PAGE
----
Adolphe William Bouguereau
Bouguereau made more than seven hundred finished works. French painter. From 1838 to 1841 he took drawing lessons from Louis Sage, a pupil of Ingres, while attending the coll?ge at Pons. In 1841 the family moved to Bordeaux where in 1842 his father allowed him to attend the Ecole Municipale de Dessin et de Peinture part-time, under Jean-Paul Alaux. In 1844 he won the first prize for figure painting, which confirmed his desire to become a painter. As there were insufficient family funds to send him straight to Paris he painted portraits of the local gentry from 1845 to 1846 to earn money. In 1846 he enrolled at the Ecole des Beaux-Arts, Paris, in the studio of Francois-Edouard Picot. This was the beginning of the standard academic training of which he became so ardent a defender later in life. Such early works as Equality reveal the technical proficiency he had attained even while still training. In 1850 he was awarded one of the two Premier Grand Prix de Rome for Zenobia Discovered by Shepherds on the Bank of the River Araxes (1850; Paris, Ecole N. Sup. B.-A.). In December 1850 he left for Rome where he remained at the Villa Medici until 1854, working under Victor Schnetz and Jean Alaux (1786-1864). During this period he made an extensive study of Giotto's work at Assisi and Padua and was also impressed by the works of other Renaissance masters and by Classical art. On his return to France he exhibited the Triumph of the Martyr (1853; Luneville, Mus. Luneville; ) at the Salon of 1854. It depicted St Cecilia's body being carried to the catacombs, and its high finish, restrained colour and classical poses were to be constant features of his painting thereafter. All his works were executed in several stages involving an initial oil sketch followed by numerous pencil drawings taken from life. Though he generally restricted himself to classical, religious and genre subjects, he was commissioned by the state to paint Napoleon III Visiting the Flood Victims of Tarascon in 1856 Related Paintings of Adolphe William Bouguereau :. | The Birth of Venus | First Caresses (mk26) | Grape Picker | Orestes Pursued by the Furies (mk26) | Bathers |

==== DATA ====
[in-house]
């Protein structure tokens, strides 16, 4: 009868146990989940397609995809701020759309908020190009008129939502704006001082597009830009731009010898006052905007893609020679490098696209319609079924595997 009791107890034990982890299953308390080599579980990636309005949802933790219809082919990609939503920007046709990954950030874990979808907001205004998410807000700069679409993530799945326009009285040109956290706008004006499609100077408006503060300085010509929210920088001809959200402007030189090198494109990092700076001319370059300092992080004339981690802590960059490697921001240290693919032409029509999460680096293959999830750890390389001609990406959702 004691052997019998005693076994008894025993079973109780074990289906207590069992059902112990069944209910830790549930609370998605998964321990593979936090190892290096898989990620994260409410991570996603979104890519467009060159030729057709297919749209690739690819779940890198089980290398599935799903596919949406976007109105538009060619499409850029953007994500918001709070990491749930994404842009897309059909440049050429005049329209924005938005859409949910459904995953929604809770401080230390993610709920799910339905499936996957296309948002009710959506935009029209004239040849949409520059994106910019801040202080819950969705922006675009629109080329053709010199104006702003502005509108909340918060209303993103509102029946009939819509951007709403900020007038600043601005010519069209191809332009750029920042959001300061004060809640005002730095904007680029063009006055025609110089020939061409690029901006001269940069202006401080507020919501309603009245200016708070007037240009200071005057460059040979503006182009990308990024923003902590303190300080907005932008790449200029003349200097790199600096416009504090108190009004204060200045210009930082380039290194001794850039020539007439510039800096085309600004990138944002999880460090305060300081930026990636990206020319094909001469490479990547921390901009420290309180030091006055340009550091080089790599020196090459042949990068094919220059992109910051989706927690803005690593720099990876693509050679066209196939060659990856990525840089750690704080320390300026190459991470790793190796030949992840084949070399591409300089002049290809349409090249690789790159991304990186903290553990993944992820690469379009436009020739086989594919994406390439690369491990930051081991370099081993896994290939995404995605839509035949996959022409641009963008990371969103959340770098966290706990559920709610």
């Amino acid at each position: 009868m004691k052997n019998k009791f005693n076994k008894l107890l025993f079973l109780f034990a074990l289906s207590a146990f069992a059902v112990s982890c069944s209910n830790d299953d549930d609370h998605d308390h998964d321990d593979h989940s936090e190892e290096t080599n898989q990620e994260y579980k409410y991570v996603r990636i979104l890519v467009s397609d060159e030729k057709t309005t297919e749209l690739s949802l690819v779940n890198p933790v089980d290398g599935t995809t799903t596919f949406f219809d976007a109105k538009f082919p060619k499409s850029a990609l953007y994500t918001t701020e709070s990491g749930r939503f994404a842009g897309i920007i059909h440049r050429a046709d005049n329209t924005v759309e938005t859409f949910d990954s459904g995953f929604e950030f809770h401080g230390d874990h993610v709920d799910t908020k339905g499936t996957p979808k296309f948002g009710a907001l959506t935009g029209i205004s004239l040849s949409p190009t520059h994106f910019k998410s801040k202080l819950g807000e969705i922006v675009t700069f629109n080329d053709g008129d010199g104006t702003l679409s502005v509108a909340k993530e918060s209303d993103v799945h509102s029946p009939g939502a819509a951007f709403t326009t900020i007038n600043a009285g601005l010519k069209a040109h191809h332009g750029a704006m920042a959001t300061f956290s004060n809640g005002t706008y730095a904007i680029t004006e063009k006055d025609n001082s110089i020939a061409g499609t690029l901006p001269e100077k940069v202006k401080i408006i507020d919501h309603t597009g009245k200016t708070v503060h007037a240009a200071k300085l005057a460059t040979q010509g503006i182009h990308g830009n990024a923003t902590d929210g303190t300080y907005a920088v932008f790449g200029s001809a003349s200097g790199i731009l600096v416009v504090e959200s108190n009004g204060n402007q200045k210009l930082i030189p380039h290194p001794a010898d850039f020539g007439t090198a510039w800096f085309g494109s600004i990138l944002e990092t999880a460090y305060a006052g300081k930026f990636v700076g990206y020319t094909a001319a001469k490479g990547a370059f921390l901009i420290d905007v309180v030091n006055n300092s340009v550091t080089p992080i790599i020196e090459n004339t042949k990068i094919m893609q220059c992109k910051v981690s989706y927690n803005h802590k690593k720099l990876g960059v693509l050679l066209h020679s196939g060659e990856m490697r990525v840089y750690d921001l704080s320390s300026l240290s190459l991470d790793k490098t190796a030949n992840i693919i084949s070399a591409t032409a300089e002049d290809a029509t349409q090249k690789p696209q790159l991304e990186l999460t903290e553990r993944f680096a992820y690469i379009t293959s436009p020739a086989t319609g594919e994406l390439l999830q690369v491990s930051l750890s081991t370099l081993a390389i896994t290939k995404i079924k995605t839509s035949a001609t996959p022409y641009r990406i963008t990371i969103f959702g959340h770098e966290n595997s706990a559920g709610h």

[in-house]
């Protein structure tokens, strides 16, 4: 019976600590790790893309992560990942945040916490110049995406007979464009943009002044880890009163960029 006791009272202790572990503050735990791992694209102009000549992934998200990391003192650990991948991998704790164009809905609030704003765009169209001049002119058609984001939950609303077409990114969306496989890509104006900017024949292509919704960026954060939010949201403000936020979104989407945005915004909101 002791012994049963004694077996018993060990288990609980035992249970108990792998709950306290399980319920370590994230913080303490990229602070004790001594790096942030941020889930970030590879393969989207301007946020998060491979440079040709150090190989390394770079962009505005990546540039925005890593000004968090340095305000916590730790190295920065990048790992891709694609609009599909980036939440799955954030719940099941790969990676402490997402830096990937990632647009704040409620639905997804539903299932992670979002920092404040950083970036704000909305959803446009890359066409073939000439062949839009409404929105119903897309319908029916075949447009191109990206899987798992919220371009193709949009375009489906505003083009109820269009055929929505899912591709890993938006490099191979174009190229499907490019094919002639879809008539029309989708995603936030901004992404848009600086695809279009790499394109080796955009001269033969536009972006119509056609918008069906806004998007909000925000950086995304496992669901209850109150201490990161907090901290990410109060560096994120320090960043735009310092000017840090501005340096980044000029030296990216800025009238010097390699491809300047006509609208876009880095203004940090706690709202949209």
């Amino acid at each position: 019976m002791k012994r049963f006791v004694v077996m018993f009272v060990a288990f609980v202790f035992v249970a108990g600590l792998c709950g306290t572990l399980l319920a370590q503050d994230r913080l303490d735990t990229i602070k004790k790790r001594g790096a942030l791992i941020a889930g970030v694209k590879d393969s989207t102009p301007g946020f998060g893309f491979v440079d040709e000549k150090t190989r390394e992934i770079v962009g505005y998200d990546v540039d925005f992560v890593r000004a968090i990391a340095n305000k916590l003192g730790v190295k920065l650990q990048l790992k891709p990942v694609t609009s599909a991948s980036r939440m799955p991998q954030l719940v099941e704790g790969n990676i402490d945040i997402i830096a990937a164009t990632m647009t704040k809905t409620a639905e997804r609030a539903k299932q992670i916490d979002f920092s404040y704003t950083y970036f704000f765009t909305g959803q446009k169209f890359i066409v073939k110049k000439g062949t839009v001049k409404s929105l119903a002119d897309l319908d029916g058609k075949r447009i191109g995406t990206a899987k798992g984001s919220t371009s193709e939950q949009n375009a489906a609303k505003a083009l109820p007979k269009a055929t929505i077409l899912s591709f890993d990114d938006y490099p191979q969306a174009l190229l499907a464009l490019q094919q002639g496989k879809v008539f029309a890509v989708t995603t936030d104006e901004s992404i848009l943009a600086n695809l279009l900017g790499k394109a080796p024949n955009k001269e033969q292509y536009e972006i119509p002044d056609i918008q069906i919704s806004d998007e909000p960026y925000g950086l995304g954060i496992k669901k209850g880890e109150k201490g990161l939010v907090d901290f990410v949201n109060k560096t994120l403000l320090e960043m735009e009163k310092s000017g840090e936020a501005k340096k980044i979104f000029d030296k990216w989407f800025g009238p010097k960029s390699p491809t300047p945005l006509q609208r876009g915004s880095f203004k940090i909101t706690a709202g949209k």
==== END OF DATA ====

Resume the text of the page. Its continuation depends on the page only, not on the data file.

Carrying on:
Related Artists:Marin, John
American Painter, 1870-1953
American painter and printmaker. He attended Stevens Institute in Hoboken, NJ, and worked briefly as an architect before studying at the Pennsylvania Academy of the Fine Arts in Philadelphia from 1899 to 1901 under Thomas Pollock Anshutz and Hugh Breckenridge (1870-1937). His education was supplemented by five years of travel in Europe where he was exposed to avant-garde trends. While abroad, he made etchings of notable and picturesque sitesJan Brueghel the Younger
(September 13, 1601 C September 1, 1678) was a Flemish Baroque painter, and the son of Jan Brueghel the Elder.
He was trained by his father and spent his career producing works in a similar style. Along with his brother Ambrosius, he produced landscapes, allegorical scenes and other works of meticulous detail. Brueghel also copied works by his father and sold them with his father's signature. His work is distinguishable from that of his parent by being less well executed and lighter.
Jan the Younger was traveling in Italy when his father died of cholera and swiftly returned to take control of the Antwerp studio. He soon established himself and was made dean of the Guild of Saint Luke in 1630. That same year he was commissioned by the French court to paint Adam Cycle. In the following years, he also produced paintings for the Austrian court, and worked independently in Paris, before returning to Antwerp in 1657. He collaborated with a number of prominent artists including Rubens, Hendrick van Balen (1575-1632), Adriaen Stalbemt (1580-1682), Lucas Van Uden (1596-1672), David Teniers the Younger and his father-in-law Janssen. Jan the Younger's best works are his extensive landscapes, either under his own name or made for other artists such as Hendrick van Balen as backgrounds.
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